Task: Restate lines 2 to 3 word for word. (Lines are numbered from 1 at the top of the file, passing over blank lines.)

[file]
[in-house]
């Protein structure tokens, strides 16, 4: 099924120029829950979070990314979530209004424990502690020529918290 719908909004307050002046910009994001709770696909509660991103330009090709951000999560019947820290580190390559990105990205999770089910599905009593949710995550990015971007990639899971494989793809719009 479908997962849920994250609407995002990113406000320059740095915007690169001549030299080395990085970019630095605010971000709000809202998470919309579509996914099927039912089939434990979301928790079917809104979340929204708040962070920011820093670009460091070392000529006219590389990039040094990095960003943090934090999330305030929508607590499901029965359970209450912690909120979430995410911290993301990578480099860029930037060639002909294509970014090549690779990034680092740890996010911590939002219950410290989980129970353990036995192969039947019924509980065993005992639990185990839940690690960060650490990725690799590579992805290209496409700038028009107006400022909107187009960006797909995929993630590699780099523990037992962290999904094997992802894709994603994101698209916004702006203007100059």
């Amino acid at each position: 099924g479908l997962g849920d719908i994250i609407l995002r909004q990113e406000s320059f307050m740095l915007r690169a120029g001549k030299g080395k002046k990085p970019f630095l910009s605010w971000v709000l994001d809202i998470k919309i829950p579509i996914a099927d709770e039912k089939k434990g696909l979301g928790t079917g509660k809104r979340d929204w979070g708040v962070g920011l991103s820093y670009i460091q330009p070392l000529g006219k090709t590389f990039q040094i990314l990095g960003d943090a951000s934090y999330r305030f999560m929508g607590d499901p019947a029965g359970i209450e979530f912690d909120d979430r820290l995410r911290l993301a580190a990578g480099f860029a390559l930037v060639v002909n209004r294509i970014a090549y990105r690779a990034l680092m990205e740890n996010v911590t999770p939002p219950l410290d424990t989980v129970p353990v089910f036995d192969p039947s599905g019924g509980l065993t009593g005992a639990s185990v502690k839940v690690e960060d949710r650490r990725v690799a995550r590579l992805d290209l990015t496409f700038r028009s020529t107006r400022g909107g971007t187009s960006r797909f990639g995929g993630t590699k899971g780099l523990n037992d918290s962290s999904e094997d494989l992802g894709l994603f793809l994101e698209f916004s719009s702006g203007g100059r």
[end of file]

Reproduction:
């Protein structure tokens, strides 16, 4: 099924120029829950979070990314979530209004424990502690020529918290 719908909004307050002046910009994001709770696909509660991103330009090709951000999560019947820290580190390559990105990205999770089910599905009593949710995550990015971007990639899971494989793809719009 479908997962849920994250609407995002990113406000320059740095915007690169001549030299080395990085970019630095605010971000709000809202998470919309579509996914099927039912089939434990979301928790079917809104979340929204708040962070920011820093670009460091070392000529006219590389990039040094990095960003943090934090999330305030929508607590499901029965359970209450912690909120979430995410911290993301990578480099860029930037060639002909294509970014090549690779990034680092740890996010911590939002219950410290989980129970353990036995192969039947019924509980065993005992639990185990839940690690960060650490990725690799590579992805290209496409700038028009107006400022909107187009960006797909995929993630590699780099523990037992962290999904094997992802894709994603994101698209916004702006203007100059």
């Amino acid at each position: 099924g479908l997962g849920d719908i994250i609407l995002r909004q990113e406000s320059f307050m740095l915007r690169a120029g001549k030299g080395k002046k990085p970019f630095l910009s605010w971000v709000l994001d809202i998470k919309i829950p579509i996914a099927d709770e039912k089939k434990g696909l979301g928790t079917g509660k809104r979340d929204w979070g708040v962070g920011l991103s820093y670009i460091q330009p070392l000529g006219k090709t590389f990039q040094i990314l990095g960003d943090a951000s934090y999330r305030f999560m929508g607590d499901p019947a029965g359970i209450e979530f912690d909120d979430r820290l995410r911290l993301a580190a990578g480099f860029a390559l930037v060639v002909n209004r294509i970014a090549y990105r690779a990034l680092m990205e740890n996010v911590t999770p939002p219950l410290d424990t989980v129970p353990v089910f036995d192969p039947s599905g019924g509980l065993t009593g005992a639990s185990v502690k839940v690690e960060d949710r650490r990725v690799a995550r590579l992805d290209l990015t496409f700038r028009s020529t107006r400022g909107g971007t187009s960006r797909f990639g995929g993630t590699k899971g780099l523990n037992d918290s962290s999904e094997d494989l992802g894709l994603f793809l994101e698209f916004s719009s702006g203007g100059r």